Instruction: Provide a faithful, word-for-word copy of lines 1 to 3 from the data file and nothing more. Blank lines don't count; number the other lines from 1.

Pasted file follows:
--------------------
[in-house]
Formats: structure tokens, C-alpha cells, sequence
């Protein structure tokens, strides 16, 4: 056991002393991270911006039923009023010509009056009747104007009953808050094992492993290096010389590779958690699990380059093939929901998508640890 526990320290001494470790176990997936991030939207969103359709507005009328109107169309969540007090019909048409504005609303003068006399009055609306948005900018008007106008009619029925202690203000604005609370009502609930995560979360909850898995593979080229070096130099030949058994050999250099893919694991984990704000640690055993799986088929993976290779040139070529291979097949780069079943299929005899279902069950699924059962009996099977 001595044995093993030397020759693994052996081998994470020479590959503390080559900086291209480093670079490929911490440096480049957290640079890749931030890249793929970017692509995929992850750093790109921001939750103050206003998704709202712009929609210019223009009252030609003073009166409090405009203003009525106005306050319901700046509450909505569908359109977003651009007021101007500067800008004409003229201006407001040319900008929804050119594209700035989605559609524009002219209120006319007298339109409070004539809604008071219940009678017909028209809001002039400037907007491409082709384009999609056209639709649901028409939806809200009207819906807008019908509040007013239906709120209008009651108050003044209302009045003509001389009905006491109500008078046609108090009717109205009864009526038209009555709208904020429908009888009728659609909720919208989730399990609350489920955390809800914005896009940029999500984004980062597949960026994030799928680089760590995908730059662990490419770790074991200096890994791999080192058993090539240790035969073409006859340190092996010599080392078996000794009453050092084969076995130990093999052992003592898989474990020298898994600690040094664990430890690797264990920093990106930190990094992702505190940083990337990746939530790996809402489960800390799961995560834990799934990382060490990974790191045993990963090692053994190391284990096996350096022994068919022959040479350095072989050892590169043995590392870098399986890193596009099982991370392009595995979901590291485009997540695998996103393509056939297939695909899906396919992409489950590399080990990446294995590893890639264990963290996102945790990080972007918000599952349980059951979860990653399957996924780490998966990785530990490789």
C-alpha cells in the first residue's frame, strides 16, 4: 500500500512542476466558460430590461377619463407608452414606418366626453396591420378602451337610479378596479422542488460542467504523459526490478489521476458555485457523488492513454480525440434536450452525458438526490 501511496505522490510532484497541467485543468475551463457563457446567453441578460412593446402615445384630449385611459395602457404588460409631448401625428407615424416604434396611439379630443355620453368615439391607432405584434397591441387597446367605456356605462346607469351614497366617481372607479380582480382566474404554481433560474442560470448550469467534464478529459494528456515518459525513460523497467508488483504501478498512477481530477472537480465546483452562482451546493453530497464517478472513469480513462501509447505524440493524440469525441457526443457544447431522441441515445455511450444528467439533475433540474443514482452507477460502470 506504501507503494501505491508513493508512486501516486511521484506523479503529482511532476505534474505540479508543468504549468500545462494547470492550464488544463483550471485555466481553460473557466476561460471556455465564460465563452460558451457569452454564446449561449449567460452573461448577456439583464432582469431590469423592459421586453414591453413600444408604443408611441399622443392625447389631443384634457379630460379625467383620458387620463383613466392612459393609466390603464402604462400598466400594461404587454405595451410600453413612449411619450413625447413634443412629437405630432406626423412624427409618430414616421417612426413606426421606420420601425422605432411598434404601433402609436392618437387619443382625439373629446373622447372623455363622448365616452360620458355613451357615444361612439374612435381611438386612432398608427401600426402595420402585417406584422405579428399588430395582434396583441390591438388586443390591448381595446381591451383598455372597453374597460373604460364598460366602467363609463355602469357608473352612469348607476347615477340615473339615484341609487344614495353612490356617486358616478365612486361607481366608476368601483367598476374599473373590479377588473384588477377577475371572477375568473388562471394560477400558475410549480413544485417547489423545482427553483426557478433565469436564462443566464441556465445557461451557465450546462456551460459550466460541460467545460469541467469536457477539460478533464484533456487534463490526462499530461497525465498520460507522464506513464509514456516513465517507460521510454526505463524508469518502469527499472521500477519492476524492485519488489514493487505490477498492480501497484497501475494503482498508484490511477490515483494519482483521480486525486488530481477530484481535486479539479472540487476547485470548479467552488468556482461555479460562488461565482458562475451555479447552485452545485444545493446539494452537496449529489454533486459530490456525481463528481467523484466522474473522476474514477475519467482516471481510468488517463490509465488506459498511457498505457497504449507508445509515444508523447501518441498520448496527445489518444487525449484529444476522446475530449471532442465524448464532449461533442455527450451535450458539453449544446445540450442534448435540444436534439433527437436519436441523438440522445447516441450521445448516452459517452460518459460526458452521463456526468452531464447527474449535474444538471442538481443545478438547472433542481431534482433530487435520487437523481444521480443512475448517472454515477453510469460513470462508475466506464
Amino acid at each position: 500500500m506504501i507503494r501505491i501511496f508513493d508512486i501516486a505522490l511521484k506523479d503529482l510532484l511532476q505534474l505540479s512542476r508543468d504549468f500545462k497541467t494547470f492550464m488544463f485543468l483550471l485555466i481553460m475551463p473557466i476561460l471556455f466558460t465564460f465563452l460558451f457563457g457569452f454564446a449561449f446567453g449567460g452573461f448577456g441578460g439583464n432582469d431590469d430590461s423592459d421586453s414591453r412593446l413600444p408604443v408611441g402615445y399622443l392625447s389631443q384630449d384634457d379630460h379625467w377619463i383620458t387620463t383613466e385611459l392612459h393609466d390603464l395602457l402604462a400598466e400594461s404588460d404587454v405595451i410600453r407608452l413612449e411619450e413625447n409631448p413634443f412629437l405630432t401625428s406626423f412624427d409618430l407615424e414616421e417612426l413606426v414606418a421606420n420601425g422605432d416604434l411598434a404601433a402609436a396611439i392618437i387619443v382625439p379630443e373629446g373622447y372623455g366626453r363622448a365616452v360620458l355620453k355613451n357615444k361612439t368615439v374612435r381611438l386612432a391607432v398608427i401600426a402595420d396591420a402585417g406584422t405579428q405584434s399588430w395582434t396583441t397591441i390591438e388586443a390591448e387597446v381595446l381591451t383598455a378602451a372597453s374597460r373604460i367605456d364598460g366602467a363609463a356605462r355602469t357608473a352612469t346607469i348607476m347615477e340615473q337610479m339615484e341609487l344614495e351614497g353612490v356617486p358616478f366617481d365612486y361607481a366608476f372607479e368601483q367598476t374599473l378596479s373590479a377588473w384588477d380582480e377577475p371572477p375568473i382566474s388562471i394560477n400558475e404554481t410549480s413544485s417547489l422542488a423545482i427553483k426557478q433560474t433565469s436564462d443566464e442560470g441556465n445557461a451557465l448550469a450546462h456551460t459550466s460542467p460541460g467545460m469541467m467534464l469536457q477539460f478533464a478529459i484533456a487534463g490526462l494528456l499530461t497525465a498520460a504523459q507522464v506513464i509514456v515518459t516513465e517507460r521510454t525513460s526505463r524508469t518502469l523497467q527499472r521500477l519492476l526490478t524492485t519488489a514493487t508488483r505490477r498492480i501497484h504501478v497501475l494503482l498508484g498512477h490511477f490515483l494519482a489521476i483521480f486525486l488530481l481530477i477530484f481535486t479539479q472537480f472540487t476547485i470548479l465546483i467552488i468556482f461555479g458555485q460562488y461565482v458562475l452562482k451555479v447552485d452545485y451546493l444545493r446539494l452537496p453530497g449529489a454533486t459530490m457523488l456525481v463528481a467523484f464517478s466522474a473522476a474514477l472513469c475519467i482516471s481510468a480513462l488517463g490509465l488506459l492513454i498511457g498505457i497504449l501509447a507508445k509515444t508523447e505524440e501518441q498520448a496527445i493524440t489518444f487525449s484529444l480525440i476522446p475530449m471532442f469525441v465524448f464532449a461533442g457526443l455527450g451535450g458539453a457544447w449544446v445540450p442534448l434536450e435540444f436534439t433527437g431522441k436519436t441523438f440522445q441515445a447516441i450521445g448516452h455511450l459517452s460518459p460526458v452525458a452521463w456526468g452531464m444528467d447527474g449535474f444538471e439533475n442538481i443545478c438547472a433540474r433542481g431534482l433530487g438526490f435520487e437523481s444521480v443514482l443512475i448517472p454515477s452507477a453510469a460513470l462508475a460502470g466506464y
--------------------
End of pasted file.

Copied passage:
[in-house]
Formats: structure tokens, C-alpha cells, sequence
């Protein structure tokens, strides 16, 4: 056991002393991270911006039923009023010509009056009747104007009953808050094992492993290096010389590779958690699990380059093939929901998508640890 526990320290001494470790176990997936991030939207969103359709507005009328109107169309969540007090019909048409504005609303003068006399009055609306948005900018008007106008009619029925202690203000604005609370009502609930995560979360909850898995593979080229070096130099030949058994050999250099893919694991984990704000640690055993799986088929993976290779040139070529291979097949780069079943299929005899279902069950699924059962009996099977 001595044995093993030397020759693994052996081998994470020479590959503390080559900086291209480093670079490929911490440096480049957290640079890749931030890249793929970017692509995929992850750093790109921001939750103050206003998704709202712009929609210019223009009252030609003073009166409090405009203003009525106005306050319901700046509450909505569908359109977003651009007021101007500067800008004409003229201006407001040319900008929804050119594209700035989605559609524009002219209120006319007298339109409070004539809604008071219940009678017909028209809001002039400037907007491409082709384009999609056209639709649901028409939806809200009207819906807008019908509040007013239906709120209008009651108050003044209302009045003509001389009905006491109500008078046609108090009717109205009864009526038209009555709208904020429908009888009728659609909720919208989730399990609350489920955390809800914005896009940029999500984004980062597949960026994030799928680089760590995908730059662990490419770790074991200096890994791999080192058993090539240790035969073409006859340190092996010599080392078996000794009453050092084969076995130990093999052992003592898989474990020298898994600690040094664990430890690797264990920093990106930190990094992702505190940083990337990746939530790996809402489960800390799961995560834990799934990382060490990974790191045993990963090692053994190391284990096996350096022994068919022959040479350095072989050892590169043995590392870098399986890193596009099982991370392009595995979901590291485009997540695998996103393509056939297939695909899906396919992409489950590399080990990446294995590893890639264990963290996102945790990080972007918000599952349980059951979860990653399957996924780490998966990785530990490789």